“Stella is 3, but wise beyond that, and she’s grown up learning how to care for and help her big brother, Greysen. Through weekly blood draws, various therapy appointments, staff in our home and lots medications, she’s learned patience and love. Here, she’s practicing a blood draw with Greysen, so he won’t be scared. ‘Think of joy all around you Greysen, be still, you can do it. I’ll hold your hand.'” — Becky Tegeler

Becky Tegeler two brothers sitting next to each other

“I overheard our 8-year-old little girl defending our 3-year-old little boy with cerebral palsy, saying to a group of children, “He doesn’t walk like that because he’s young; he walks like that because he has a disability, he has cerebral palsy.” I was very proud of her. She is his greatest advocate.” — Jodie Verwey

Jodie Verwey sister and brother making silly faces

“My 5-year-old never leaves his sister’s side. Always cuddling her and playing with her. Because Alyssa can’t move her arms, he plays video games, and she gives him direction as to what she wants him to do with the character. Even though it’s games like Barbie, he doesn’t mind playing them for her.” — Julieanne Bugeja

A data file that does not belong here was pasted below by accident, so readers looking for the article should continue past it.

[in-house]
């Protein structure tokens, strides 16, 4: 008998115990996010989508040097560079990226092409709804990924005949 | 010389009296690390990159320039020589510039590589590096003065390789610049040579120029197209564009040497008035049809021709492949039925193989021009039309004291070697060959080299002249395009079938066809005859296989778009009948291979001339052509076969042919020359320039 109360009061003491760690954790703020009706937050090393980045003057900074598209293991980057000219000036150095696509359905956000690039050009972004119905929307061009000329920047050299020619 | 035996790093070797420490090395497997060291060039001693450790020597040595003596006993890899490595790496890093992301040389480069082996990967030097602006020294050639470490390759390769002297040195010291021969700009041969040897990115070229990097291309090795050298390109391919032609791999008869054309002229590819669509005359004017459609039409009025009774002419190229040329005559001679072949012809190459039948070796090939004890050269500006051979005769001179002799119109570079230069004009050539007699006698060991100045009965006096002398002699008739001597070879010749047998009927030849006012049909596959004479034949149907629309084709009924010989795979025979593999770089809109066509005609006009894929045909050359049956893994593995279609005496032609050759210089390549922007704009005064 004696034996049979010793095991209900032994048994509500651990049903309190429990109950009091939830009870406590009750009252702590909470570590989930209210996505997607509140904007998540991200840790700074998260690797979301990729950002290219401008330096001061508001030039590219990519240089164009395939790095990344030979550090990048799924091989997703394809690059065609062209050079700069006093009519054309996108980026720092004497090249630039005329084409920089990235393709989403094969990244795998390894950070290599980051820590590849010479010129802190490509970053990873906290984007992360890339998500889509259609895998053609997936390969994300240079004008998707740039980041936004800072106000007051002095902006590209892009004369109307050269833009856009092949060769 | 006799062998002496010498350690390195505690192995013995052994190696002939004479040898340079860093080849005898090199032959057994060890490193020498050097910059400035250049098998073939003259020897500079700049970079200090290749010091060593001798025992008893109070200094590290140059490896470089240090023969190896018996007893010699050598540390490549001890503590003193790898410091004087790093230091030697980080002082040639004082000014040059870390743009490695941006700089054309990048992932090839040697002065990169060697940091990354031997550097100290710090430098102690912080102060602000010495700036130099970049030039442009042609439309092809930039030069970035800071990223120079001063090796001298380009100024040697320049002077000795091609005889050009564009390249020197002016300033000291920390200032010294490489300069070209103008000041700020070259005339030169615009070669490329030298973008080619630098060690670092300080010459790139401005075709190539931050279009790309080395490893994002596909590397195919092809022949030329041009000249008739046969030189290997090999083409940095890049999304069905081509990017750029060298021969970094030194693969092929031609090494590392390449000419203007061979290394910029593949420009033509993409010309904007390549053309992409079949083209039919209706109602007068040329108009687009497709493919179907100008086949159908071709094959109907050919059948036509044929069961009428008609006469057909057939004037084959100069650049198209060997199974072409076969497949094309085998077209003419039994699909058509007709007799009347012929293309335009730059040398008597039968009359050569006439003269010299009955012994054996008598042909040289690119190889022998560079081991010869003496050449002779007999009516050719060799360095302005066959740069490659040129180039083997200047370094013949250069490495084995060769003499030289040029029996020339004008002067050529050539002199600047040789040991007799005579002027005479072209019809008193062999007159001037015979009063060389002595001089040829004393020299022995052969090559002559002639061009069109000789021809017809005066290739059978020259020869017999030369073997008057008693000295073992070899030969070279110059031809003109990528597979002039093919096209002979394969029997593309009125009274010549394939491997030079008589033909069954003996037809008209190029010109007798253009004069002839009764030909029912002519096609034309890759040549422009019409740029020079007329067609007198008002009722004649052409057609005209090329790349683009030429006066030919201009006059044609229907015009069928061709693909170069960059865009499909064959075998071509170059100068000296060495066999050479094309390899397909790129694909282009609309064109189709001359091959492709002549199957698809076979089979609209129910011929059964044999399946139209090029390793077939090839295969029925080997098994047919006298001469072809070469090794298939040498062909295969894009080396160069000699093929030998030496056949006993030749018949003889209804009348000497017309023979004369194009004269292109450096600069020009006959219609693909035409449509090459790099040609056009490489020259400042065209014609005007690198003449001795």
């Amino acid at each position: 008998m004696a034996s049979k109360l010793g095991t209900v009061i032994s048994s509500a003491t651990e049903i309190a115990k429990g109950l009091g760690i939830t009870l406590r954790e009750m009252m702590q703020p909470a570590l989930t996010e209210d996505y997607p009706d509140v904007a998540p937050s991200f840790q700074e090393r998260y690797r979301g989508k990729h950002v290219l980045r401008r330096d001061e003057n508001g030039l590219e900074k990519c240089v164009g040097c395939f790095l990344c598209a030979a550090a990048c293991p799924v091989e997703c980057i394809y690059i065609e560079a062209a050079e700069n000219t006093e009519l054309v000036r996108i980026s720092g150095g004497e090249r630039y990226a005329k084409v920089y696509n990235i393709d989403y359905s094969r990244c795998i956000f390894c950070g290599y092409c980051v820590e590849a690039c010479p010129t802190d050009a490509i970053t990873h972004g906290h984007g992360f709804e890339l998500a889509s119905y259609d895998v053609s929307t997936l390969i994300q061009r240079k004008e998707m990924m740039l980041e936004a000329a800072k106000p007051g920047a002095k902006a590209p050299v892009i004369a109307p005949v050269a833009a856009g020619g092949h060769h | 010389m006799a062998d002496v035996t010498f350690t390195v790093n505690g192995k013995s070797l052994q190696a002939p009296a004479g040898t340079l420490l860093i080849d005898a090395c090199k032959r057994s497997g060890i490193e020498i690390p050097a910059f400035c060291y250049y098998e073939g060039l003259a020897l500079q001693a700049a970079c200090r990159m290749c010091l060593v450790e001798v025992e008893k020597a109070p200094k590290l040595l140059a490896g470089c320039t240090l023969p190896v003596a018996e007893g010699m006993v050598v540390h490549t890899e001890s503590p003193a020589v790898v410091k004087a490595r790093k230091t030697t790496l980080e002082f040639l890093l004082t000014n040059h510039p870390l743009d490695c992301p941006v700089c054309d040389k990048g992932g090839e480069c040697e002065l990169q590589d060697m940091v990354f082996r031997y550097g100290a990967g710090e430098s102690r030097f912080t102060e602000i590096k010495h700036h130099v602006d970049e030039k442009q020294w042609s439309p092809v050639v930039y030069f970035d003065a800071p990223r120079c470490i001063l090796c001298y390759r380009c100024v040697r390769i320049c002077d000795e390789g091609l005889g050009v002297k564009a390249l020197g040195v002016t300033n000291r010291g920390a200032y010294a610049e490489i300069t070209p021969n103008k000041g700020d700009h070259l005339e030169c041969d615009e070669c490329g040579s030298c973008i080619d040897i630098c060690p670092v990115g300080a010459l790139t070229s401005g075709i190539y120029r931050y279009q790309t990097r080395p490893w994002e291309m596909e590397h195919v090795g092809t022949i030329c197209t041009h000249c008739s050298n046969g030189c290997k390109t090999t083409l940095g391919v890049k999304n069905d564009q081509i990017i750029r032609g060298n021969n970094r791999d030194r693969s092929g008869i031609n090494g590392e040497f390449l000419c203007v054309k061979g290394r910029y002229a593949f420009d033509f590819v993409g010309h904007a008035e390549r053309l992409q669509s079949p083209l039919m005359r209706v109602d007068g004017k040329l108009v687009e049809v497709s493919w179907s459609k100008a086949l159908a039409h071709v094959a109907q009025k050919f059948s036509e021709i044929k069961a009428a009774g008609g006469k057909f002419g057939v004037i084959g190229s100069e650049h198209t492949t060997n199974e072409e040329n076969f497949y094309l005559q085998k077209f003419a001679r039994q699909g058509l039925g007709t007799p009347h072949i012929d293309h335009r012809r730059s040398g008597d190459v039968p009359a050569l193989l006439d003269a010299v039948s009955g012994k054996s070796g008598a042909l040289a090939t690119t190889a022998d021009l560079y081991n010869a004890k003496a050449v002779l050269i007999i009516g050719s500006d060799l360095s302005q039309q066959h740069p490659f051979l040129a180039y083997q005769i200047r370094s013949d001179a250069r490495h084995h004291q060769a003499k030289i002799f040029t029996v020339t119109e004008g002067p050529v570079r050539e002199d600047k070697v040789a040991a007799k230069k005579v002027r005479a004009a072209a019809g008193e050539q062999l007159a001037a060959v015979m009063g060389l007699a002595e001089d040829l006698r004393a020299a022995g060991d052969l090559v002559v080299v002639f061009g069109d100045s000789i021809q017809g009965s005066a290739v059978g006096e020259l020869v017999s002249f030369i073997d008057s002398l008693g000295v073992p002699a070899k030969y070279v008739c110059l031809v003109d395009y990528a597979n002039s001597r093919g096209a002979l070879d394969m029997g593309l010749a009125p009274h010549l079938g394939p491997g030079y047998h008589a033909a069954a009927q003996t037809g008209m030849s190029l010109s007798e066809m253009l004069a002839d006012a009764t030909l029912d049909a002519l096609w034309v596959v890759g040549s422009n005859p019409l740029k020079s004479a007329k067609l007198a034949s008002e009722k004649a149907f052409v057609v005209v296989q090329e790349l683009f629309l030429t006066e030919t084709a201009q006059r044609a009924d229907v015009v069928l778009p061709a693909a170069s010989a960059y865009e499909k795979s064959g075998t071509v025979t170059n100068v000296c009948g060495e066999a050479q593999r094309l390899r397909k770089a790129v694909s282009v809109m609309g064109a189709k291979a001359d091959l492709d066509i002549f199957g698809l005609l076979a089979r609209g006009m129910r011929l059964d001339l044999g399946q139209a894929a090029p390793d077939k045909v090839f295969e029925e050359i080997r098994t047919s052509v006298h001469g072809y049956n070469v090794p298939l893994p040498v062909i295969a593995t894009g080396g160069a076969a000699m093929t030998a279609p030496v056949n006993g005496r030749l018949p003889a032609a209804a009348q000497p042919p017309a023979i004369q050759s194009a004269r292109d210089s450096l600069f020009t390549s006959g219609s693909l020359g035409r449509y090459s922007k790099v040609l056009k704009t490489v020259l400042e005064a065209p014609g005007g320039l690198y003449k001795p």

brother standing next to sister in wheelchair

“Our son has four sisters who go to every one of his Special Olympics events, and the oldest ones take him on dates for dinner and movies. Just this year, his youngest sister stood up to some kids who were bullying him and made sure to let those kids know she wouldn’t tolerate any of that nonsense.” — Dawn Rewerts Jenks

Dawn Rewerts Jenks image of 5 siblings together, professional photo

“This photo was after a day my daughter (she has autism) had been bullied to many tears, something that went on often in the past. Her younger sister was comforting her the moment she came home from school. This tiny little girl is not afraid to go up to adults and teach them about her big sister.” — Rose Harrison

Rose Harrison sister kneeling, while other sister embraces her

“What I see now, is this little girl who loves her sister unconditionally.” — Krista Rowland

sisters hand in hand laying down

*Some answers have been shortened and edited.